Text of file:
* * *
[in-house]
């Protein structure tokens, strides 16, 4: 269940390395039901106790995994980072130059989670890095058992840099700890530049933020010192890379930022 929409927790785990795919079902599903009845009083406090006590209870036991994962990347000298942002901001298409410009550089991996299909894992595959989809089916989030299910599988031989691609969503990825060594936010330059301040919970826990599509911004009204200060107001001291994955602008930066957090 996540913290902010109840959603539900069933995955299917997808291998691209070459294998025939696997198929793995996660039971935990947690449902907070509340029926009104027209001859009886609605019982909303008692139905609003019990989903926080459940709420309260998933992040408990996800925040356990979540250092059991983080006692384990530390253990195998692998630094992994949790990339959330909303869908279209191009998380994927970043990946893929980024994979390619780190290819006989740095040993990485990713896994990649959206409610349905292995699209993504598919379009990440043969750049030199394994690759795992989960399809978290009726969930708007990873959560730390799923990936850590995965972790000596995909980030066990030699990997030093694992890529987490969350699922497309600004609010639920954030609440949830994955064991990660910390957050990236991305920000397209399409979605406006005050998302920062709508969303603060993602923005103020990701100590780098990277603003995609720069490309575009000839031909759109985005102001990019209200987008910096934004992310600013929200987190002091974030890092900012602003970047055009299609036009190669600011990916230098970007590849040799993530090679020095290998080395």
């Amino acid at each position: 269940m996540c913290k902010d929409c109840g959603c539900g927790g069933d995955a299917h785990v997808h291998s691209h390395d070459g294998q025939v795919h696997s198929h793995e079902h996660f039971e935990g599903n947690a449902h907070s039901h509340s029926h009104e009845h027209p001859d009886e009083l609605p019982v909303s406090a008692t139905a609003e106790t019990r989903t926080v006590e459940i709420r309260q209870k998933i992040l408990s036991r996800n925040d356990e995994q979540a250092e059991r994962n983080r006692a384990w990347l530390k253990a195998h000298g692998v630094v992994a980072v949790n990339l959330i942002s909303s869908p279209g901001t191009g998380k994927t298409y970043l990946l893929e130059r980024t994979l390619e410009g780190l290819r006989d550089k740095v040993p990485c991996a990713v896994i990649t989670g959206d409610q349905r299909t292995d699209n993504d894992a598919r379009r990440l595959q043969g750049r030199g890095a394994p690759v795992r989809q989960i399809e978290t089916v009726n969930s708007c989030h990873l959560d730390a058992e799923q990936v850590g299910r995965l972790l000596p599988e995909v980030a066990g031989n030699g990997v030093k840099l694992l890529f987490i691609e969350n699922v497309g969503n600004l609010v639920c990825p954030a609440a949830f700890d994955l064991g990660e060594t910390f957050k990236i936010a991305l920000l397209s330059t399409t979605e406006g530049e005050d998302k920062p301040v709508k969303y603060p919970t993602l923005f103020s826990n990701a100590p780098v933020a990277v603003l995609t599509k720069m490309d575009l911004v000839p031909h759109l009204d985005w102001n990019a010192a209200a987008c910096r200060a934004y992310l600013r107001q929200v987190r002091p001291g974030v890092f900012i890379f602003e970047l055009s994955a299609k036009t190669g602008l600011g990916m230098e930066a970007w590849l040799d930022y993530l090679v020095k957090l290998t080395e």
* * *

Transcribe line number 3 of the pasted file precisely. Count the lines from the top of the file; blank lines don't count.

């Amino acid at each position: 269940m996540c913290k902010d929409c109840g959603c539900g927790g069933d995955a299917h785990v997808h291998s691209h390395d070459g294998q025939v795919h696997s198929h793995e079902h996660f039971e935990g599903n947690a449902h907070s039901h509340s029926h009104e009845h027209p001859d009886e009083l609605p019982v909303s406090a008692t139905a609003e106790t019990r989903t926080v006590e459940i709420r309260q209870k998933i992040l408990s036991r996800n925040d356990e995994q979540a250092e059991r994962n983080r006692a384990w990347l530390k253990a195998h000298g692998v630094v992994a980072v949790n990339l959330i942002s909303s869908p279209g901001t191009g998380k994927t298409y970043l990946l893929e130059r980024t994979l390619e410009g780190l290819r006989d550089k740095v040993p990485c991996a990713v896994i990649t989670g959206d409610q349905r299909t292995d699209n993504d894992a598919r379009r990440l595959q043969g750049r030199g890095a394994p690759v795992r989809q989960i399809e978290t089916v009726n969930s708007c989030h990873l959560d730390a058992e799923q990936v850590g299910r995965l972790l000596p599988e995909v980030a066990g031989n030699g990997v030093k840099l694992l890529f987490i691609e969350n699922v497309g969503n600004l609010v639920c990825p954030a609440a949830f700890d994955l064991g990660e060594t910390f957050k990236i936010a991305l920000l397209s330059t399409t979605e406006g530049e005050d998302k920062p301040v709508k969303y603060p919970t993602l923005f103020s826990n990701a100590p780098v933020a990277v603003l995609t599509k720069m490309d575009l911004v000839p031909h759109l009204d985005w102001n990019a010192a209200a987008c910096r200060a934004y992310l600013r107001q929200v987190r002091p001291g974030v890092f900012i890379f602003e970047l055009s994955a299609k036009t190669g602008l600011g990916m230098e930066a970007w590849l040799d930022y993530l090679v020095k957090l290998t080395e």